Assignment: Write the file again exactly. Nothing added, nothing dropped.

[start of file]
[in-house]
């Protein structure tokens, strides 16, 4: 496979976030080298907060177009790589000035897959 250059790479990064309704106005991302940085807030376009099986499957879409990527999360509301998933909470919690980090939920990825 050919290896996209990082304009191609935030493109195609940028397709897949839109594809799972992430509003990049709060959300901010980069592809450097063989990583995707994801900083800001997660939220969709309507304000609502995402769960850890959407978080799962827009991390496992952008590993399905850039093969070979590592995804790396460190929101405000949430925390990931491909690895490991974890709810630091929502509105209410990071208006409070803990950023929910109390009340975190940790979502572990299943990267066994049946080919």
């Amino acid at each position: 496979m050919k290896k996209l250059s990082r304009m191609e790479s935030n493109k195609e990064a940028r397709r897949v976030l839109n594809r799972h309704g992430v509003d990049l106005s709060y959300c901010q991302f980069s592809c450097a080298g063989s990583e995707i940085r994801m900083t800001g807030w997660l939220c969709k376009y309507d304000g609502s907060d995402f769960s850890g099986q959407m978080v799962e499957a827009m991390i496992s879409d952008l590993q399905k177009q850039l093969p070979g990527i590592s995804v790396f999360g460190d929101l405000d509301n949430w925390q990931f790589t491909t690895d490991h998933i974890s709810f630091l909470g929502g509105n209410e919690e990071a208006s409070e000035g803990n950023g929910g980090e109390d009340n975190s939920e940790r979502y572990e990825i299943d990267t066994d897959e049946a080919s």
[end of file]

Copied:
[in-house]
């Protein structure tokens, strides 16, 4: 496979976030080298907060177009790589000035897959 250059790479990064309704106005991302940085807030376009099986499957879409990527999360509301998933909470919690980090939920990825 050919290896996209990082304009191609935030493109195609940028397709897949839109594809799972992430509003990049709060959300901010980069592809450097063989990583995707994801900083800001997660939220969709309507304000609502995402769960850890959407978080799962827009991390496992952008590993399905850039093969070979590592995804790396460190929101405000949430925390990931491909690895490991974890709810630091929502509105209410990071208006409070803990950023929910109390009340975190940790979502572990299943990267066994049946080919």
């Amino acid at each position: 496979m050919k290896k996209l250059s990082r304009m191609e790479s935030n493109k195609e990064a940028r397709r897949v976030l839109n594809r799972h309704g992430v509003d990049l106005s709060y959300c901010q991302f980069s592809c450097a080298g063989s990583e995707i940085r994801m900083t800001g807030w997660l939220c969709k376009y309507d304000g609502s907060d995402f769960s850890g099986q959407m978080v799962e499957a827009m991390i496992s879409d952008l590993q399905k177009q850039l093969p070979g990527i590592s995804v790396f999360g460190d929101l405000d509301n949430w925390q990931f790589t491909t690895d490991h998933i974890s709810f630091l909470g929502g509105n209410e919690e990071a208006s409070e000035g803990n950023g929910g980090e109390d009340n975190s939920e940790r979502y572990e990825i299943d990267t066994d897959e049946a080919s």